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So, who is driving?

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You could read the following few lines and be done with this article. Even if you have not driven either of these two cars, the conclusion is foregone. The Skoda Laura 2.0 TDI with the DSG is the driver's car here, and if you are a chauffeur-driven sethji, the Hyundai Sonata Transform 2.0 CRDI Automatic should be at the top of your list. Game, set and match. It is that simple and if you turn to the end of the story, there are no surprises in store for you either. But since you are reading anyway (ostensibly not to make a purchase decision!), let me tell you what these two cars are like.


STYLE & DESIGN

The Korean wants to be European and the European wants to be Korean. Seriously. Hyundai has left behind its Korean design roots and its luxury sedan is more conservative and sober. If imitation is the sincerest form of flattery, then Hyundai must be on cloud nine. Once upon a time, people laughed at the last generation Sonata for the design goulash it was, having 'borrowed' cues from various other cars. Today, the tables have turned. Look at the new Mercedes-Benz E-Class' rear end and that of the Sonata's; it's the Korean carmaker that's now laughing. As far as the Sonata's overall appearance goes, the Transform edition has just made some elements look bolder than its earlier Embera version. But that has not taken away the crisp lines of the car and the car doesn't look out of place whether seen in Asia or Europe. The Sonata is also about size and it fills up space very well, impressing neighbours et al.

When I first saw the Laura facelift at the Paris show last September, my immediate reaction was 'What have they done to it?' You know, those new headlamps wouldn't look out of place in a Korean car - er, one of those older Korean cars - and the new face of the Laura doesn't go well with the rest of its ruler-straight lines. Today, not many manufacturers manage to give their cars that chiselled-out-of-a-hunk-of-steel look that Skoda does and the Czech firm should not lose it. Okay, I admit the headlights make the Laura stand apart from the rest of the Skodas, still I am sure they could have made it slightly less 'Asian.' Other than a revised set of tail-lamps that showcase that C shape when lit at night (a Skoda hallmark), there's not much significantly different about the revamped Laura. Though it does not look as big as the Sonata (after all, it's the new-gen Octavia), the Laura looks much more sporty and youthful and of course, is less barge-like - and that goes nicely with its overall character.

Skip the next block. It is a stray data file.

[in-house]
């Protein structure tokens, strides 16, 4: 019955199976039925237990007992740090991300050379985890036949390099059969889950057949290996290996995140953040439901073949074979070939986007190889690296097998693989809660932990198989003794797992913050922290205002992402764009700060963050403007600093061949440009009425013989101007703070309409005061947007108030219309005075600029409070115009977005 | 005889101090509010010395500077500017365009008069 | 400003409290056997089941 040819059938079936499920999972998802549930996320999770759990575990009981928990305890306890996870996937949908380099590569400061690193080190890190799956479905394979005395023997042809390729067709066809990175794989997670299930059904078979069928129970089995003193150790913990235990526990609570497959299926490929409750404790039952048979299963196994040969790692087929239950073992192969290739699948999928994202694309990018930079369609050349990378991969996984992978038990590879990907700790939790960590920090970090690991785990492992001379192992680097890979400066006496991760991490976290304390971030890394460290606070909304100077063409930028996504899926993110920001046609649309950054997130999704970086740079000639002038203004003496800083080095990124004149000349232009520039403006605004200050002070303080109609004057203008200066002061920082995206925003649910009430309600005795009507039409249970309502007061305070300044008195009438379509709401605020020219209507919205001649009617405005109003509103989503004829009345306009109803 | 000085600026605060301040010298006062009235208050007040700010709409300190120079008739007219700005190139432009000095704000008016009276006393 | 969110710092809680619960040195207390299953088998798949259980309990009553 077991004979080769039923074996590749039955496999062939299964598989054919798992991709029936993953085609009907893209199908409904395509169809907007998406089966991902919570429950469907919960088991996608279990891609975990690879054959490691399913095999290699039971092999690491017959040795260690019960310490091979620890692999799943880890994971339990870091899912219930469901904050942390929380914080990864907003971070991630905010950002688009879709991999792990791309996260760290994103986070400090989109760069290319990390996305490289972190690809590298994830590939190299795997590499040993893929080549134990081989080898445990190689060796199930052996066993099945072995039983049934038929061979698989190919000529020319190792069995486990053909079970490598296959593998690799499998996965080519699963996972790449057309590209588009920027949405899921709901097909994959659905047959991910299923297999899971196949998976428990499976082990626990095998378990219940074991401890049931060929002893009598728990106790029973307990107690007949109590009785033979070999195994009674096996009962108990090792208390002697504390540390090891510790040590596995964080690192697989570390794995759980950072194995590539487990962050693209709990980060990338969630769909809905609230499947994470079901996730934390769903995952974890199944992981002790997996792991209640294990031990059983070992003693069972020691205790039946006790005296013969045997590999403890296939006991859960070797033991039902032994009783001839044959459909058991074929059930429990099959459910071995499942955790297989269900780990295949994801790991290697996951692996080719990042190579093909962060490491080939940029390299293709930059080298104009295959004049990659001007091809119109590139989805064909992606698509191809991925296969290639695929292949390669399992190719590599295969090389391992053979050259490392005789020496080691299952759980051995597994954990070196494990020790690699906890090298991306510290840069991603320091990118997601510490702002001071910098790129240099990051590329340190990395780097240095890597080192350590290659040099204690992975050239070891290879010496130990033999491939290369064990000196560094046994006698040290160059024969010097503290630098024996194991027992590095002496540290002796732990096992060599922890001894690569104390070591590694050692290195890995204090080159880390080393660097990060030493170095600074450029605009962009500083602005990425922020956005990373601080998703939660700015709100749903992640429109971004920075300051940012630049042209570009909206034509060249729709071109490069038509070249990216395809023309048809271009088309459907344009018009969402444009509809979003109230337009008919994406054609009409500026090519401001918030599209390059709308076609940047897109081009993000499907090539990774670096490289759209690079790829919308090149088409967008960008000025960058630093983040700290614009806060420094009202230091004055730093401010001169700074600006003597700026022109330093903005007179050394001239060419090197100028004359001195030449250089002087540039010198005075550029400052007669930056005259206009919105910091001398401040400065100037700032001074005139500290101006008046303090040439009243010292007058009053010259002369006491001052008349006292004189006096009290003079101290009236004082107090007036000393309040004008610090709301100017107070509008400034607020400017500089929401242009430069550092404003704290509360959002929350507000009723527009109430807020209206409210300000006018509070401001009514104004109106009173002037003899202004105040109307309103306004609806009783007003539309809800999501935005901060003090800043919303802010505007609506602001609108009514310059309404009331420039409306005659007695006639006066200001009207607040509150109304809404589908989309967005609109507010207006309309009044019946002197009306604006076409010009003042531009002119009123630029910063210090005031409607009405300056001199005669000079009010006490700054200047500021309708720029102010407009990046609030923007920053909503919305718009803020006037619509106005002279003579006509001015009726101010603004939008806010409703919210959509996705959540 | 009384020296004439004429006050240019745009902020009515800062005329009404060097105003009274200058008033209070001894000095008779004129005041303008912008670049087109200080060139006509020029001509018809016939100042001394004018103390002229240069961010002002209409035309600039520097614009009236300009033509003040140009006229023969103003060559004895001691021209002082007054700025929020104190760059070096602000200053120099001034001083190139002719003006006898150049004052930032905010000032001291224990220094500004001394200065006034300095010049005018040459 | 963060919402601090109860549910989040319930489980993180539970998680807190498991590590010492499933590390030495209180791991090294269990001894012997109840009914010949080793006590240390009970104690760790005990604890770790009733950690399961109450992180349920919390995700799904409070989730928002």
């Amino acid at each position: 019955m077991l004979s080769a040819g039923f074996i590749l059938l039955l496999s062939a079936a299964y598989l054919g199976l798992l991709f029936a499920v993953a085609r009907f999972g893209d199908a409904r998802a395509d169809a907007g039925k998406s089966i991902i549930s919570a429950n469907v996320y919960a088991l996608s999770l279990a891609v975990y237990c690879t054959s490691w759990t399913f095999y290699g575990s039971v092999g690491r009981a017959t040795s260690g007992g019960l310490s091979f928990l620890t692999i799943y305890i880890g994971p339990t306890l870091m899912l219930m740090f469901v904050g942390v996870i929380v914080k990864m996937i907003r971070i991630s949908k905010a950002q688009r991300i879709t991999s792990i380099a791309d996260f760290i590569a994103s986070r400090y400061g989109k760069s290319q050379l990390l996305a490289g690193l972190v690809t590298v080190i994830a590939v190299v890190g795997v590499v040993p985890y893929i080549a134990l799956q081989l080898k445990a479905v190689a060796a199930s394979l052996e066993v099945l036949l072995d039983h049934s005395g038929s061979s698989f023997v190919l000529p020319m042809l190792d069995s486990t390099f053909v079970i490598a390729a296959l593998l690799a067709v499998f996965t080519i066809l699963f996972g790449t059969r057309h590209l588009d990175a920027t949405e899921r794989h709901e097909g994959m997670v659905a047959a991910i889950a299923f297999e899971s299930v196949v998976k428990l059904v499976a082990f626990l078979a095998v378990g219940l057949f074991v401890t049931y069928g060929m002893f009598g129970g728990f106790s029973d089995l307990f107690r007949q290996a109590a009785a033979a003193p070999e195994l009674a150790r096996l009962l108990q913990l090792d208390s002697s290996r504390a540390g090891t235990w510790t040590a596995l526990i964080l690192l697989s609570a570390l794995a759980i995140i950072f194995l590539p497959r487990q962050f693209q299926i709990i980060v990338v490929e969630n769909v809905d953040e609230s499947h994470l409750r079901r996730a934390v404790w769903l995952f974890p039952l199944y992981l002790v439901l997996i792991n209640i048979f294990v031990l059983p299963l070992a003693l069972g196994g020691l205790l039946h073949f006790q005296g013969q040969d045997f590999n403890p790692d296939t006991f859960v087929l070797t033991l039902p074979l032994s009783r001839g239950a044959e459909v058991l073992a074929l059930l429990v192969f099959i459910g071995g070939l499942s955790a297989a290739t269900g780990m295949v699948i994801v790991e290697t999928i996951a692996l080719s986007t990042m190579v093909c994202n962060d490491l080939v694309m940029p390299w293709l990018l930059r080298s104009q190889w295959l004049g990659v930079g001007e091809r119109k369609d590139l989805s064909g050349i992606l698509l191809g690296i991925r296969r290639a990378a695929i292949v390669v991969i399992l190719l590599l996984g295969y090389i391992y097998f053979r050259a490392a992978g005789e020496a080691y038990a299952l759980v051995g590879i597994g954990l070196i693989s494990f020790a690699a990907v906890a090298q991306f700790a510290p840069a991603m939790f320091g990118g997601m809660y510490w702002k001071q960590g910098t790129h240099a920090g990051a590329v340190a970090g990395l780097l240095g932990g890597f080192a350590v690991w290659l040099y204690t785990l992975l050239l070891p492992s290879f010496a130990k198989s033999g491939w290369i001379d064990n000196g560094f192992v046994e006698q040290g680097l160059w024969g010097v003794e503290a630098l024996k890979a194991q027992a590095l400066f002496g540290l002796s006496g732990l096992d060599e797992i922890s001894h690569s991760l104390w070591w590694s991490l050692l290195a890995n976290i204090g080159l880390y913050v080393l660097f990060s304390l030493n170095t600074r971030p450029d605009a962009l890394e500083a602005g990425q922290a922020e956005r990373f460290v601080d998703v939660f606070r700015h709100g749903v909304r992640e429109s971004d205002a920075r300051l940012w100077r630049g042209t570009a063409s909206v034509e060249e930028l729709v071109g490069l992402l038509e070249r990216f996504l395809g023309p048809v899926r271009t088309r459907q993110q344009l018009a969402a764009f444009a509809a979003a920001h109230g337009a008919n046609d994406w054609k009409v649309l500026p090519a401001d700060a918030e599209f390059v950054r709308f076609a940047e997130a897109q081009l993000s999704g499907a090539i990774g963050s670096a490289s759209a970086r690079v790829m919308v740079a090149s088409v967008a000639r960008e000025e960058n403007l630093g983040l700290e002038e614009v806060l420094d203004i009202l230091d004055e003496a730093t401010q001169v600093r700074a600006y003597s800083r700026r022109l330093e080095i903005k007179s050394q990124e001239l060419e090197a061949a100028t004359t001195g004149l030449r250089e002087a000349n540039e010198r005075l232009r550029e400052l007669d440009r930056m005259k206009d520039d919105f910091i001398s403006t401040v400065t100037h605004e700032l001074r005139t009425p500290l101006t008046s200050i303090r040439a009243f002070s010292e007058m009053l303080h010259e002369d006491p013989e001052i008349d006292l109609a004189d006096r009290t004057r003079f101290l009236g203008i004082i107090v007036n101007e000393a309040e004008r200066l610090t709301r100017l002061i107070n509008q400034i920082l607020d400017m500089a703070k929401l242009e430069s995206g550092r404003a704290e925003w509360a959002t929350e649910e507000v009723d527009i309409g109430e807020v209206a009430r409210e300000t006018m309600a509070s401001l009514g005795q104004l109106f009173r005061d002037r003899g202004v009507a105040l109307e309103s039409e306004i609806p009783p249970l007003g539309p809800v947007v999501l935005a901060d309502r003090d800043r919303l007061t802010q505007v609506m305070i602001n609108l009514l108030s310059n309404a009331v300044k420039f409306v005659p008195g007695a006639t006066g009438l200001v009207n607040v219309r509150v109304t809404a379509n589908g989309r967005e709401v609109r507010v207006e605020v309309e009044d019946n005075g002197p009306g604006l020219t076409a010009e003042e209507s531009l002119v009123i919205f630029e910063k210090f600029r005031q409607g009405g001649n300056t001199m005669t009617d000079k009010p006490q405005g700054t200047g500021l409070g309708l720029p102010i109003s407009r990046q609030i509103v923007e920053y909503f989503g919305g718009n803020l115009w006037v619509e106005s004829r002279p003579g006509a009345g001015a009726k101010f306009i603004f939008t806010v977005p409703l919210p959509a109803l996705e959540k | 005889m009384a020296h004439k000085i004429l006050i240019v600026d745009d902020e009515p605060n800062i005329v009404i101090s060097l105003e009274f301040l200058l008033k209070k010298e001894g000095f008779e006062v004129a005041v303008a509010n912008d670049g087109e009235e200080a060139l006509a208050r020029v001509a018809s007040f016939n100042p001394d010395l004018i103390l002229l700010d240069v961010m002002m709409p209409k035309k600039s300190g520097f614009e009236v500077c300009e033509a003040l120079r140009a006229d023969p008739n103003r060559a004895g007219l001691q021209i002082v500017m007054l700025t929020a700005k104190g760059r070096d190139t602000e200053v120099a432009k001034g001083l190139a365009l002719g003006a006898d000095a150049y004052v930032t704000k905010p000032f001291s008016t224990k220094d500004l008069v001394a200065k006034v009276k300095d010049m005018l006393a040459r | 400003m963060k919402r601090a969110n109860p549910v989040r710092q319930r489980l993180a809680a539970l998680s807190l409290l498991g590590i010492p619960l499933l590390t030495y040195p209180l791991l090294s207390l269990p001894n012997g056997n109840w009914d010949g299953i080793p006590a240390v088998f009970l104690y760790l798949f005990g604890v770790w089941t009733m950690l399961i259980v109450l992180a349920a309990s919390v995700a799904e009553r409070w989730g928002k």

Sonata Transform: «««¶¶

Laura: ««««¶ 

INTERIORS

The 'Transformation' of the Sonata has meant that it has got a new dashboard treatment that's a significant improvement over the Embera. The layout is clean and it has a Toyota-ish feel to it, especially because of those blue highlights. Even the quality of the wood and plastics show a remarkable improvement. It takes time to get used to the functions and placement of the various controls on the dash and the central console, and that's simply because it's not very intuitive. Human beings eventually adjust to such things over time (look at me for example, I never thought I could work on a laptop) and I am sure you can get used to the Transform controls, but one look at the Laura's dash and you'll know what I am talking about. Both cars offer electrical 8-way adjustment for the driver's seats. It's another thing that it is wasted on the Sonata because I don't see the owner of this car sitting on that seat for too long. Well, with that sort of legroom at the back, what do you expect? We had keyless entry with this car - if you want, you can use it in the conventional way, but if you don't, instead of the Start-Stop button, you get a twisting knob like the kind you'd find in the mixie your mummy uses for making chutney. Nothing wrong, but it's rather unusual to combine the action of twisting a key without actually using one. Oh, the one issue I have in this car is with the handbrake lever, which is tall and when engaged, it almost digs into your armpit.

The Laura interiors are overwhelmingly dark and are as sober as a bitter Kafka-esque winter in Mlada Boleslav. But you can't find fault with the guys in the Purchase Department in the Volkswagen Group; great quality of plastics and controls means you can fiddle around with them till the Euro XIV norms come along. The facelifted Laura's interiors are classic Skoda with more thought having gone into them. The way the controls are laid out means you don't take as long as the Sonata to get settled in. The AC controls are all in one zone, the music system functions are all bunched together and the touch screen is a great feature to have in all cars. What surprised me most was that despite that driver's seat featuring 8-way controls and the steering offering adjustment for rake as well as reach, I was not comfortable in the Laura. This is highly unusual and it couldn't be me, right? I mean I have sat in so many cars but in this one... mumble mumble.